“‘The wall around this girl’s heart was tough,’” Anne Fredrickson recalled the nurse telling her. “During the ultrasound, she looked at the boyfriend and said, ‘You know—we could do this, we could be parents.’”
Fredrickson, the director of Alpha Women’s Center located in a suburb of Minneapolis, Minnesota, hears stories like this often.
“It happens all the time,” Frederickson said. “A young lady will get on and think that’s she’s pregnant. We’ll confirm it with a pregnancy test, and there’s kind of a wall that you see. They’re really afraid and want the problem to go away. But, they see that ultrasound, and it softens their hearts—it just changes everything. Suddenly, it’s a whole different deal, and they think ‘I can do this.’ The ultrasound reveals the humanity of the baby.”
According to the Minnesota Department of Health, nearly 10,000 abortions took place in Minnesota in 2016, with Planned Parenthood doing more than half. Alpha Women’s Center is making strides to reduce the number of abortions in its area, putting a mobile unit on the road and parking it in strategic locations where the RV, part of Image Clear Ultrasound, can be seen by many. One of their locations is near a Target.
This is where Cassie found hope. A married woman with a child, she had no medical insurance and was living with her parents. Providing the medical services, including ultrasound at no charge, relieved some of Cassie’s anxieties.
“She felt like there was someone there to listen to her when she was a bit uncertain as to what was going on,” Fredrickson said. “She was really grateful for the service that we provided. It gave her a little window of peace about that pregnancy instead of being afraid. She told us, ‘It was like you were angels there to help me.’”
Jackie also found hope and help through Alpha. A young woman in her twenties, Jackie sought out the organization’s mobile unit.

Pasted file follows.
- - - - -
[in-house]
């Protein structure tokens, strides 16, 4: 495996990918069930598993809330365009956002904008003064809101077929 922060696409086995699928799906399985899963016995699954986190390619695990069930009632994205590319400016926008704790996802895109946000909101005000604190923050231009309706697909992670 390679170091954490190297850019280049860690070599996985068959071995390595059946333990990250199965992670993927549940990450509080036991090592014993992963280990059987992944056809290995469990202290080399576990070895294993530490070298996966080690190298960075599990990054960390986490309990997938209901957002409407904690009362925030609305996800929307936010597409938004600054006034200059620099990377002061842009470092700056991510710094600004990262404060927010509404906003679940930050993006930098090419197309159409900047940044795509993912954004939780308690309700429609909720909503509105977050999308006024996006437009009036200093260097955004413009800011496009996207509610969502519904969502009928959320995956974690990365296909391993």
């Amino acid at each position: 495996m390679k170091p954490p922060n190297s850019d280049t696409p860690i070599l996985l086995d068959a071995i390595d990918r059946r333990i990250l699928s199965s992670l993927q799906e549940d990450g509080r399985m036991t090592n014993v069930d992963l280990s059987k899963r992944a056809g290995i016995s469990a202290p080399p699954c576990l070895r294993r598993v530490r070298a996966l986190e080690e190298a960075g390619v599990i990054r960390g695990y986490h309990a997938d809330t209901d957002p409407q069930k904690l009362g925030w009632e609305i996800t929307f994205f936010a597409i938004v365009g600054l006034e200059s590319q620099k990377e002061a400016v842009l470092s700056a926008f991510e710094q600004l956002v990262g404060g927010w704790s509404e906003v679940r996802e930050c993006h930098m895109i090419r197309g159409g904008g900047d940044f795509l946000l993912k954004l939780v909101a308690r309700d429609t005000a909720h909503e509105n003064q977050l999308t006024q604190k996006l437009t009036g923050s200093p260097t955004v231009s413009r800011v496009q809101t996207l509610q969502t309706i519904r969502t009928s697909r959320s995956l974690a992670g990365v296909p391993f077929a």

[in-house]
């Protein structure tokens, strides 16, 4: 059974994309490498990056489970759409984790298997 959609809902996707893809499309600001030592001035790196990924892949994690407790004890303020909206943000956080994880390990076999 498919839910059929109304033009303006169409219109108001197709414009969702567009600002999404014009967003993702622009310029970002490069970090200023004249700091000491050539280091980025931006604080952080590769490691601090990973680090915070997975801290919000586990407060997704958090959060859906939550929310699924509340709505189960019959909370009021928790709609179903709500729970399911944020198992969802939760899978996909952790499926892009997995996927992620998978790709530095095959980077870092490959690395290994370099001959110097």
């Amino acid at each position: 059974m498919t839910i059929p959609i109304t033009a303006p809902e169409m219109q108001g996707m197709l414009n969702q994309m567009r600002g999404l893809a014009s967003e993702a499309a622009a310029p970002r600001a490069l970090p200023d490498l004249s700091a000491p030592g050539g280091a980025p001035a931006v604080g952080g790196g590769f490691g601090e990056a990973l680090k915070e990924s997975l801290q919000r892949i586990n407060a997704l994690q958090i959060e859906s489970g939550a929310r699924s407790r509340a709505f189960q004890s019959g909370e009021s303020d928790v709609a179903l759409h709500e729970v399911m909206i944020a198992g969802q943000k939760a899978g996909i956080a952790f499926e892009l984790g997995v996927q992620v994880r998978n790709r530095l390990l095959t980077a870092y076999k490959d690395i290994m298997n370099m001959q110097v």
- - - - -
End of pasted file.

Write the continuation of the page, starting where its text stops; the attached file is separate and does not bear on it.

“She followed our mobile back to the parking lot,” Fredrickson said. “When our staff got out, she was waiting in the parking lot with this little baby boy. She had previously placed a child for adoption when she was 18, about four years ago. She found herself pregnant again in another situation and wasn’t sure what to do, considering her options. We had been there for her with an ultrasound last fall; she decided to keep and parent her baby, having her son in the spring of 2017.”
Alpha Women’s Center opened in 1982 and for most of its history, the center was housed in a brick-and-mortar building. However, a new vision came to those in leadership and in 2011, the building was sold. Alpha took the proceeds and invested in a mobile unit, purchased in 2013. A local church donates parking space for the 31-foot RV and office space for Frederickson and her staff.
A nurse and client advocate take the mobile unit to three locations each week, providing the services women seek, all at no charge for the client. And like many pregnancy help centers, Alpha relies heavily on volunteers, many of whom serve as patient advocates.
Even during Minnesota’s harsh winters, the staff and volunteers are on the job, meeting women where they are. “Most abortions happen in Minnesota from January to April. When it’s most miserable for us to go, that’s when we’re needed the most,” Fredrickson said.
This year saw several changes within the organization, including new leadership hires. Fredrickson began her duties as director in February. A new nurse was recently hired as was a mobile operations manager. “The three of us are all new—we’re excited to take the ministry forward,” Fredrickson said.
Soon, Alpha plans to offer testing for sexually transmitted infections. “Sadly, it’s much needed,” Frederickson points out.
Tweet This: Minnesota #prolife mobile unit gearing up for a busy winter. @WyoAuthor1 @ICUMobile
They also hope to increase the number of partnerships and possibly have another location to add to their weekly trips into the community, thereby reaching more clients.
Nearly half of Alpha’s clients come on board after seeing the mobile unit in a business parking lot, Fredrickson noted. Others make appointments online. The organization advertises via Google ads, campaigns on bathroom stalls, and by networking with churches. Having positive relationships in the community is important, Frederickson said. “We’re not welcome in a lot of places, but we do have good relationships with some store managers.”
She hopes to see those positive relationships expand to other businesses. Knowing that ultrasound makes an impact, with four out of five women who see the ultrasound image of their unborn choosing life, increasing visibility with an additional location can mean further impact upon the abortion rate in the state.
“We want to be at the crossroads of that decision,” Frederickson said.